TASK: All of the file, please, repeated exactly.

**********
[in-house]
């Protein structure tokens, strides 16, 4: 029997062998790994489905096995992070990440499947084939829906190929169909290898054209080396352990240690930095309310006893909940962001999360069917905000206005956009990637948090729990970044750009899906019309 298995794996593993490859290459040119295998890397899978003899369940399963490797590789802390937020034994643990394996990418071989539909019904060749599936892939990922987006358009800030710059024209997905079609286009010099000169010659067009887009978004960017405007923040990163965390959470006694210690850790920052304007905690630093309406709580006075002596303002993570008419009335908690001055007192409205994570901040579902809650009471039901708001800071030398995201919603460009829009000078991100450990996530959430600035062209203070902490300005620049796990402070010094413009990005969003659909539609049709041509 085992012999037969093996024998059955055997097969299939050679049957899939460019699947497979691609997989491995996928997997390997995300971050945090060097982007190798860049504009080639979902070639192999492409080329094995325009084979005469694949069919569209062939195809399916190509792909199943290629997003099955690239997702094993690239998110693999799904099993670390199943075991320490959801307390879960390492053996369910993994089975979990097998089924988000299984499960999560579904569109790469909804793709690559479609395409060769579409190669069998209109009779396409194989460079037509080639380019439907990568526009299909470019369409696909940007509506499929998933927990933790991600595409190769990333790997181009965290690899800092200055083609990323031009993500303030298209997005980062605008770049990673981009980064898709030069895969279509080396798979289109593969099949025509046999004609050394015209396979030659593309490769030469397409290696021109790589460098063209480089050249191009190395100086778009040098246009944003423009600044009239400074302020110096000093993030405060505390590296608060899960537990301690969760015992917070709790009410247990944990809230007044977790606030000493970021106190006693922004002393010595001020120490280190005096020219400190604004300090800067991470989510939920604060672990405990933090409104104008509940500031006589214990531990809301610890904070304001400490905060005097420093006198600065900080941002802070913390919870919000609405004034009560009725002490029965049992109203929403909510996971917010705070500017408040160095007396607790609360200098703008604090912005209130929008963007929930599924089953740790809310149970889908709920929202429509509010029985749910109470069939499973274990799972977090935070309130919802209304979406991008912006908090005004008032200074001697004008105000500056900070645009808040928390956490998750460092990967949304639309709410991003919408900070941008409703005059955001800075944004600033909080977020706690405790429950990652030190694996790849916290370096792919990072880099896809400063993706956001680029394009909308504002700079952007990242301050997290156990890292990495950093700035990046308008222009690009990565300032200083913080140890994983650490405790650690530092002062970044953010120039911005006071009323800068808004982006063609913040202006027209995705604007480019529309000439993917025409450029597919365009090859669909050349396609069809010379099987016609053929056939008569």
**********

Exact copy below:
[in-house]
């Protein structure tokens, strides 16, 4: 029997062998790994489905096995992070990440499947084939829906190929169909290898054209080396352990240690930095309310006893909940962001999360069917905000206005956009990637948090729990970044750009899906019309 298995794996593993490859290459040119295998890397899978003899369940399963490797590789802390937020034994643990394996990418071989539909019904060749599936892939990922987006358009800030710059024209997905079609286009010099000169010659067009887009978004960017405007923040990163965390959470006694210690850790920052304007905690630093309406709580006075002596303002993570008419009335908690001055007192409205994570901040579902809650009471039901708001800071030398995201919603460009829009000078991100450990996530959430600035062209203070902490300005620049796990402070010094413009990005969003659909539609049709041509 085992012999037969093996024998059955055997097969299939050679049957899939460019699947497979691609997989491995996928997997390997995300971050945090060097982007190798860049504009080639979902070639192999492409080329094995325009084979005469694949069919569209062939195809399916190509792909199943290629997003099955690239997702094993690239998110693999799904099993670390199943075991320490959801307390879960390492053996369910993994089975979990097998089924988000299984499960999560579904569109790469909804793709690559479609395409060769579409190669069998209109009779396409194989460079037509080639380019439907990568526009299909470019369409696909940007509506499929998933927990933790991600595409190769990333790997181009965290690899800092200055083609990323031009993500303030298209997005980062605008770049990673981009980064898709030069895969279509080396798979289109593969099949025509046999004609050394015209396979030659593309490769030469397409290696021109790589460098063209480089050249191009190395100086778009040098246009944003423009600044009239400074302020110096000093993030405060505390590296608060899960537990301690969760015992917070709790009410247990944990809230007044977790606030000493970021106190006693922004002393010595001020120490280190005096020219400190604004300090800067991470989510939920604060672990405990933090409104104008509940500031006589214990531990809301610890904070304001400490905060005097420093006198600065900080941002802070913390919870919000609405004034009560009725002490029965049992109203929403909510996971917010705070500017408040160095007396607790609360200098703008604090912005209130929008963007929930599924089953740790809310149970889908709920929202429509509010029985749910109470069939499973274990799972977090935070309130919802209304979406991008912006908090005004008032200074001697004008105000500056900070645009808040928390956490998750460092990967949304639309709410991003919408900070941008409703005059955001800075944004600033909080977020706690405790429950990652030190694996790849916290370096792919990072880099896809400063993706956001680029394009909308504002700079952007990242301050997290156990890292990495950093700035990046308008222009690009990565300032200083913080140890994983650490405790650690530092002062970044953010120039911005006071009323800068808004982006063609913040202006027209995705604007480019529309000439993917025409450029597919365009090859669909050349396609069809010379099987016609053929056939008569």